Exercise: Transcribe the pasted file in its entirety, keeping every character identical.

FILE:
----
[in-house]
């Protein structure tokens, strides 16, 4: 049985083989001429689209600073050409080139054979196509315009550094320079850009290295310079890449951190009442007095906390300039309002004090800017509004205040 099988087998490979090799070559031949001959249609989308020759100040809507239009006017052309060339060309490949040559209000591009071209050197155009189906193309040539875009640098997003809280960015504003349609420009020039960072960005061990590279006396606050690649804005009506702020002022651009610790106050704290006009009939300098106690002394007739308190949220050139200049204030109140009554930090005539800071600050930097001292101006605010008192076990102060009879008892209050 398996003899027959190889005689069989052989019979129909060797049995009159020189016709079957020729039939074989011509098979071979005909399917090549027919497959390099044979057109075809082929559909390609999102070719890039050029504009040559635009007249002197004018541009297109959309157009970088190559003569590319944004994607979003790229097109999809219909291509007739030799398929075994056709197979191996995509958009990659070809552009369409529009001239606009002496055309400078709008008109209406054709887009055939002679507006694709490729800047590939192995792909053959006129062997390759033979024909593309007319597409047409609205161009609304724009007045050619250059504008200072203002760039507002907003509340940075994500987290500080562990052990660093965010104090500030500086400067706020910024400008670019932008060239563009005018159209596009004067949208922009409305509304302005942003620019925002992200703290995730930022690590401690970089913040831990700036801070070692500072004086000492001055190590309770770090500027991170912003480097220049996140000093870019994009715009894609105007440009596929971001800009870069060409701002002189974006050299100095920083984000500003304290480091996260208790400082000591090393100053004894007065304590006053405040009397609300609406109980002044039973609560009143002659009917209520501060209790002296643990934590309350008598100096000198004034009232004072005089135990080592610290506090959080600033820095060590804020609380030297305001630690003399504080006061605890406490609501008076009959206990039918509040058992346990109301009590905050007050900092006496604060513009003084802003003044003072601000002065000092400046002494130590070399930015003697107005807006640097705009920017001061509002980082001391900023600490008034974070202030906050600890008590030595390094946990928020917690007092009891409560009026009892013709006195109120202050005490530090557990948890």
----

[in-house]
């Protein structure tokens, strides 16, 4: 049985083989001429689209600073050409080139054979196509315009550094320079850009290295310079890449951190009442007095906390300039309002004090800017509004205040 099988087998490979090799070559031949001959249609989308020759100040809507239009006017052309060339060309490949040559209000591009071209050197155009189906193309040539875009640098997003809280960015504003349609420009020039960072960005061990590279006396606050690649804005009506702020002022651009610790106050704290006009009939300098106690002394007739308190949220050139200049204030109140009554930090005539800071600050930097001292101006605010008192076990102060009879008892209050 398996003899027959190889005689069989052989019979129909060797049995009159020189016709079957020729039939074989011509098979071979005909399917090549027919497959390099044979057109075809082929559909390609999102070719890039050029504009040559635009007249002197004018541009297109959309157009970088190559003569590319944004994607979003790229097109999809219909291509007739030799398929075994056709197979191996995509958009990659070809552009369409529009001239606009002496055309400078709008008109209406054709887009055939002679507006694709490729800047590939192995792909053959006129062997390759033979024909593309007319597409047409609205161009609304724009007045050619250059504008200072203002760039507002907003509340940075994500987290500080562990052990660093965010104090500030500086400067706020910024400008670019932008060239563009005018159209596009004067949208922009409305509304302005942003620019925002992200703290995730930022690590401690970089913040831990700036801070070692500072004086000492001055190590309770770090500027991170912003480097220049996140000093870019994009715009894609105007440009596929971001800009870069060409701002002189974006050299100095920083984000500003304290480091996260208790400082000591090393100053004894007065304590006053405040009397609300609406109980002044039973609560009143002659009917209520501060209790002296643990934590309350008598100096000198004034009232004072005089135990080592610290506090959080600033820095060590804020609380030297305001630690003399504080006061605890406490609501008076009959206990039918509040058992346990109301009590905050007050900092006496604060513009003084802003003044003072601000002065000092400046002494130590070399930015003697107005807006640097705009920017001061509002980082001391900023600490008034974070202030906050600890008590030595390094946990928020917690007092009891409560009026009892013709006195109120202050005490530090557990948890």